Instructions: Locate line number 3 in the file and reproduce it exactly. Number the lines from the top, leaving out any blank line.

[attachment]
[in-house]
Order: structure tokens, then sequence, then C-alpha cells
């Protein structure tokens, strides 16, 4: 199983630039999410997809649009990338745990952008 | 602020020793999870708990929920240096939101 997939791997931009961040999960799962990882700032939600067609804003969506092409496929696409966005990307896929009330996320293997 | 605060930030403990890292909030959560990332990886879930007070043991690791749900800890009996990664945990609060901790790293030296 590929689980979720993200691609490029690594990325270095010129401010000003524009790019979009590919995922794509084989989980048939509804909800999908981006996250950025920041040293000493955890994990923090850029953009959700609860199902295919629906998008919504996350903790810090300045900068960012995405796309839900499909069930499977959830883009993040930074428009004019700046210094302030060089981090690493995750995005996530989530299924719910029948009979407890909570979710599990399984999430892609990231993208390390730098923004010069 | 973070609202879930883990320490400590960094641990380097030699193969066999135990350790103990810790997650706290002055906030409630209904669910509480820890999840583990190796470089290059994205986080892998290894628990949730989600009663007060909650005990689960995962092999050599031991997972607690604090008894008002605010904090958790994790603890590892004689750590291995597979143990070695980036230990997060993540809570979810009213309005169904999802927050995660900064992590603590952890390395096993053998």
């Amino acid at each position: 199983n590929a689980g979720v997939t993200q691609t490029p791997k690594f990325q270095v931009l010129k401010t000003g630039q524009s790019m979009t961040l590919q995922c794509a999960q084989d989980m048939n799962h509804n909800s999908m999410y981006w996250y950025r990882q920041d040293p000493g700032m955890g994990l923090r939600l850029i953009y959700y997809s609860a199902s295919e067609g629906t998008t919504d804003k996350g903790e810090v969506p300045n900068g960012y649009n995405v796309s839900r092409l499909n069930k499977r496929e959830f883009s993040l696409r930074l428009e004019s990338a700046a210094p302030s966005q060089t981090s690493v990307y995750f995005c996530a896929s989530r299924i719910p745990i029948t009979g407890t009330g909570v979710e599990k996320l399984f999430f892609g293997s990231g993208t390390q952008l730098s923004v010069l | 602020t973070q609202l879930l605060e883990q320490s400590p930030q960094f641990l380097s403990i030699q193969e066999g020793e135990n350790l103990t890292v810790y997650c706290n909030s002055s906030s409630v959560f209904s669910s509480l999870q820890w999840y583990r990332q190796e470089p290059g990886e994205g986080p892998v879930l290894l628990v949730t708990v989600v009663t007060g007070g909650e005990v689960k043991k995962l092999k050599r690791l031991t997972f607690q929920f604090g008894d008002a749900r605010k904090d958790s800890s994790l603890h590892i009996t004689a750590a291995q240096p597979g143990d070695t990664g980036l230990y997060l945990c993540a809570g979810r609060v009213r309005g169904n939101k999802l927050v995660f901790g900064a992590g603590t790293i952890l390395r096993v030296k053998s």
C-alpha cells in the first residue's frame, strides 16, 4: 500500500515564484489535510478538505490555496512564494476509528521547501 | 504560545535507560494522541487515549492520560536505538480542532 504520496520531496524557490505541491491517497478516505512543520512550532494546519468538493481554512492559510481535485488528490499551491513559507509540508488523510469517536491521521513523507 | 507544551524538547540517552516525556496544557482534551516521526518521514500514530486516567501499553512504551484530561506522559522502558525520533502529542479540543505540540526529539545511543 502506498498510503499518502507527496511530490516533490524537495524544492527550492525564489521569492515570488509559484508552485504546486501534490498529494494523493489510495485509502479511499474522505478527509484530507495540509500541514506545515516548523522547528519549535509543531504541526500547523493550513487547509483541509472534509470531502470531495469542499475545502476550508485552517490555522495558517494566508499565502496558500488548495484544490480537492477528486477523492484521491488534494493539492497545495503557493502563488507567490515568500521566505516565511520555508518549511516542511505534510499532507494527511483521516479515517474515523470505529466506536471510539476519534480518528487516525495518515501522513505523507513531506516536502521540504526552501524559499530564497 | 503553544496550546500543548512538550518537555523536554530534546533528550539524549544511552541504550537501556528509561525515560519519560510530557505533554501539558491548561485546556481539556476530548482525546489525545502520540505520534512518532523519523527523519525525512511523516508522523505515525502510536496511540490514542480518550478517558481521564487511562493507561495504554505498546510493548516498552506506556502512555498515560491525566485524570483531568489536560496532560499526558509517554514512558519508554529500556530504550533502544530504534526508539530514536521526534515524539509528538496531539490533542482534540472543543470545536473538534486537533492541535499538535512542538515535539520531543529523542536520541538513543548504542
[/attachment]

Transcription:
């Protein structure tokens, strides 16, 4: 199983630039999410997809649009990338745990952008 | 602020020793999870708990929920240096939101 997939791997931009961040999960799962990882700032939600067609804003969506092409496929696409966005990307896929009330996320293997 | 605060930030403990890292909030959560990332990886879930007070043991690791749900800890009996990664945990609060901790790293030296 590929689980979720993200691609490029690594990325270095010129401010000003524009790019979009590919995922794509084989989980048939509804909800999908981006996250950025920041040293000493955890994990923090850029953009959700609860199902295919629906998008919504996350903790810090300045900068960012995405796309839900499909069930499977959830883009993040930074428009004019700046210094302030060089981090690493995750995005996530989530299924719910029948009979407890909570979710599990399984999430892609990231993208390390730098923004010069 | 973070609202879930883990320490400590960094641990380097030699193969066999135990350790103990810790997650706290002055906030409630209904669910509480820890999840583990190796470089290059994205986080892998290894628990949730989600009663007060909650005990689960995962092999050599031991997972607690604090008894008002605010904090958790994790603890590892004689750590291995597979143990070695980036230990997060993540809570979810009213309005169904999802927050995660900064992590603590952890390395096993053998």